I would argue than both khakis and WH are too small to effectively use for meat, I got tired of killing, dressing, and plucking or skinning for the amount of meat I got. So we have geese for meat now, and they are a beautiful and comical addition to our flock, and do a great job of keeping weeds down (just make sure you give the comfrey a chance to recover! They are only animals I have ever seen capable of killing comfrey!)

Ponds: we used masonry/mortar mixing tubs. Super cheap, not tacky colors like a kiddie pool, and sometimes I borrow them from our birds to use it to mix thinset or mortar. I also dug a pond and lined it with that rubber pond liner stuff. I made a gravity drain for it so I can drain it for the winter, and to take off the incredibly nutrient rich water...Geoff Lawton has a similar system, gravity fed and all that, except he uses an old bathtub. Smart. The ducks do not NEED water, but without it they will not preen the same way and I can't imagine they will be nearly as happy. They splash more than a bunch of children! At one week old they were swimming underwater and making a mess. Also, whenever a puddle shows up they enjoy it until it is drilled with holes and a mucky mess.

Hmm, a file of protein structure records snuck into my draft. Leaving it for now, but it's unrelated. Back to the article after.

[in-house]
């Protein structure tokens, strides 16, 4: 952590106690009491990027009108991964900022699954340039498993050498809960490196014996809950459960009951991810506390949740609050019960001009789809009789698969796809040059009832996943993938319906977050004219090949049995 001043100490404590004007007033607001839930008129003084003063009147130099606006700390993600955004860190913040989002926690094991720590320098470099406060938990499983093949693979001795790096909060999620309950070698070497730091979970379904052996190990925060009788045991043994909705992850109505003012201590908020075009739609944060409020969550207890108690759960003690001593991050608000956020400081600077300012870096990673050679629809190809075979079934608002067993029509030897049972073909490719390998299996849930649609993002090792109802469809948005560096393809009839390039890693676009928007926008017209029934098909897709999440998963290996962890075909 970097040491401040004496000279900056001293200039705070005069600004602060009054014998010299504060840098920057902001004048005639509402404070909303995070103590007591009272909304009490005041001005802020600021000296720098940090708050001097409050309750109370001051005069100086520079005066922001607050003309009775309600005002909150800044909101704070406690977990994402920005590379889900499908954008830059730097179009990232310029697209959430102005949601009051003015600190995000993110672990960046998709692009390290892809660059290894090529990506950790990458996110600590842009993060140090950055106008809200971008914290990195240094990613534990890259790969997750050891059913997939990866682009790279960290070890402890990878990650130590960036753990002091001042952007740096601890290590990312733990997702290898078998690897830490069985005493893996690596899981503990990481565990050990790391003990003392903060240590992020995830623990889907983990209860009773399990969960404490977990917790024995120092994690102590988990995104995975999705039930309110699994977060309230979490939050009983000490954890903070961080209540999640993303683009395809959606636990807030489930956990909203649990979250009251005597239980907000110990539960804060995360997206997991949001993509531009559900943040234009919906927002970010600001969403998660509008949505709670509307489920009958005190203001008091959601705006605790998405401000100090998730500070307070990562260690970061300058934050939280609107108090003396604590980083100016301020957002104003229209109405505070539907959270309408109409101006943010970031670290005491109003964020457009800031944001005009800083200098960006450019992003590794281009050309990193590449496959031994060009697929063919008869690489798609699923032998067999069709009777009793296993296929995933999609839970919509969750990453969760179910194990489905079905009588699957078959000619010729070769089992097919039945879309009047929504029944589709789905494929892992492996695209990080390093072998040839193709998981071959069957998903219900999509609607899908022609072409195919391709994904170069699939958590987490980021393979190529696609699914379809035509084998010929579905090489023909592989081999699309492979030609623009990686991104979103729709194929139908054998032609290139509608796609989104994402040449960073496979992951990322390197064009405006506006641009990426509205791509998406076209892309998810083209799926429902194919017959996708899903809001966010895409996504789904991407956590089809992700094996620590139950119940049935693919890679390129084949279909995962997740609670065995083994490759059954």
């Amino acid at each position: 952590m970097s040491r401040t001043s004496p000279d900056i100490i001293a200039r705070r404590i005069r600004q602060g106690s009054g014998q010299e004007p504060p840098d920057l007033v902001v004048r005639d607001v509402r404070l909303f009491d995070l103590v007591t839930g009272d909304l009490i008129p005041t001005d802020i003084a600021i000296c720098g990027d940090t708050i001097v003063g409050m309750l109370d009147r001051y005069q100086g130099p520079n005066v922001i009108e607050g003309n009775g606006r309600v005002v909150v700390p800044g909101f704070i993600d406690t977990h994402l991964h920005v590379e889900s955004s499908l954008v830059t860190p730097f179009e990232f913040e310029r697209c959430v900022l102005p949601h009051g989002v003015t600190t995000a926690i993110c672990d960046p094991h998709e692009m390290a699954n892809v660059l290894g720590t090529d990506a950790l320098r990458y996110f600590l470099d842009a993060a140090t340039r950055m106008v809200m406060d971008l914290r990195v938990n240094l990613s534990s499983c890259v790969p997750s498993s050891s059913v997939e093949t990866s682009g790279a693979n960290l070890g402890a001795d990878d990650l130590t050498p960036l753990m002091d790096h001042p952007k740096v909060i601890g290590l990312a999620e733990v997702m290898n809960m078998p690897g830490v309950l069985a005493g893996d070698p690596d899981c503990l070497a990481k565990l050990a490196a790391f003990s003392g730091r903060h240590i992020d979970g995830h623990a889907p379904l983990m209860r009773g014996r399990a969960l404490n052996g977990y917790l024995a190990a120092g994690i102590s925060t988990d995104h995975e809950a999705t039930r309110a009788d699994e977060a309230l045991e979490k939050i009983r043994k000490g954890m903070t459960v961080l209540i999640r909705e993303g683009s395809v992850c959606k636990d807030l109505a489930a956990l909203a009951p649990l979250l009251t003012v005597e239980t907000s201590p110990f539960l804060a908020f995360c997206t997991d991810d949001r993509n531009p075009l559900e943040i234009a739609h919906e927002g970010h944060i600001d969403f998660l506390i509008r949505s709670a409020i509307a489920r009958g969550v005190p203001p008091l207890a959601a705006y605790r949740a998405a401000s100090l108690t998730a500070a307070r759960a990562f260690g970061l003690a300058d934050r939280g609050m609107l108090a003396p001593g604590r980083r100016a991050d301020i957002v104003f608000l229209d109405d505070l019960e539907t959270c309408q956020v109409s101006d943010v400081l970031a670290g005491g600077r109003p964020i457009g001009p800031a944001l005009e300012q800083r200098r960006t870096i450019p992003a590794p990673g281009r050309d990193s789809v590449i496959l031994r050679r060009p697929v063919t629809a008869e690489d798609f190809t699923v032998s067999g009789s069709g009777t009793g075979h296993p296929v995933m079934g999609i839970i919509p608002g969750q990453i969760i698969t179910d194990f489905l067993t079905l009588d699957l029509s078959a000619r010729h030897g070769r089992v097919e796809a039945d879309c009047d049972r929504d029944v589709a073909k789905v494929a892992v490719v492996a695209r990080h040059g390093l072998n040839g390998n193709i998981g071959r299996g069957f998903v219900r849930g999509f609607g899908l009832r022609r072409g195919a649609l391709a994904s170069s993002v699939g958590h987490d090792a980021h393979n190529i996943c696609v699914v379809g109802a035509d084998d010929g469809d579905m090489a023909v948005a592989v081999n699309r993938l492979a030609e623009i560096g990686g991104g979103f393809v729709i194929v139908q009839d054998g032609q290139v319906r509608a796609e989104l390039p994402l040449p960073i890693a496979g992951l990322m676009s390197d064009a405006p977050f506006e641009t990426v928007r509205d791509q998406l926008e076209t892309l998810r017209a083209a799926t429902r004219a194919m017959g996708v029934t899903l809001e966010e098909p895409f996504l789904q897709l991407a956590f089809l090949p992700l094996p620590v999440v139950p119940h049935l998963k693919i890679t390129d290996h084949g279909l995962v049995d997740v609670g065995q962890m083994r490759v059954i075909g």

Lighter breeds of ducks do not NEED to breed in water, however I have always given water, and I have never seen them mate on dry land, however I gave my mother a trio of khakis, and they will occasionally mate out of water, even given the choice.




6 years ago
I have a Grainmaker and am extremely happy with it, the cost, and the function. I have a cheap #32 hand grinder for meat, and extremely happy with that. I need to find a way to deal with worn tinning, but I think I can work that issue. One thing I do advise is to buy the larger meat grinder (if it is a manual grinder)...a small grinder is more trouble than it is worth if you process all your own meats, and I don't like to use electricity for anything my arms can do easily. Also, in my experience collagen casings aren't worth the price, natural casings are easier and tastier, and grinding your own sausage is fun, rewarding, money saving and wholesome. I use a horizontal stuffer, though I've used a vertical and see no great difference between the two. Good luck, be free.
6 years ago
Ivan is 100% correct. Also, from the few books I've read, the nitrates and nitrites is sausage are at lower levels than many vegetables. Something about beet greens having 1000 times the level as summer sausage has assuaged my fears. I forget the vegetables and the numbers, but in another book I read something about nitrates and nitrites being useful in the intestine, naturally, to prevent botulism in the moist, oxygen excluded environment that the bacteria likes to grow in. not every toxin is unnatural, and many toxins are necessary for our survival.
6 years ago
I don't have any, but I second the dexters. My folks own some highland cattle, and while good browsers are also enormous. There is a place with dexters not far from Syracuse, a creamery that makes kefir cheese from dexter milk in Lansing. The woman who owns it gives tours, my wife and I would like to check them out, maybe you can too. http://www.kefircheese.com/Index1.html
6 years ago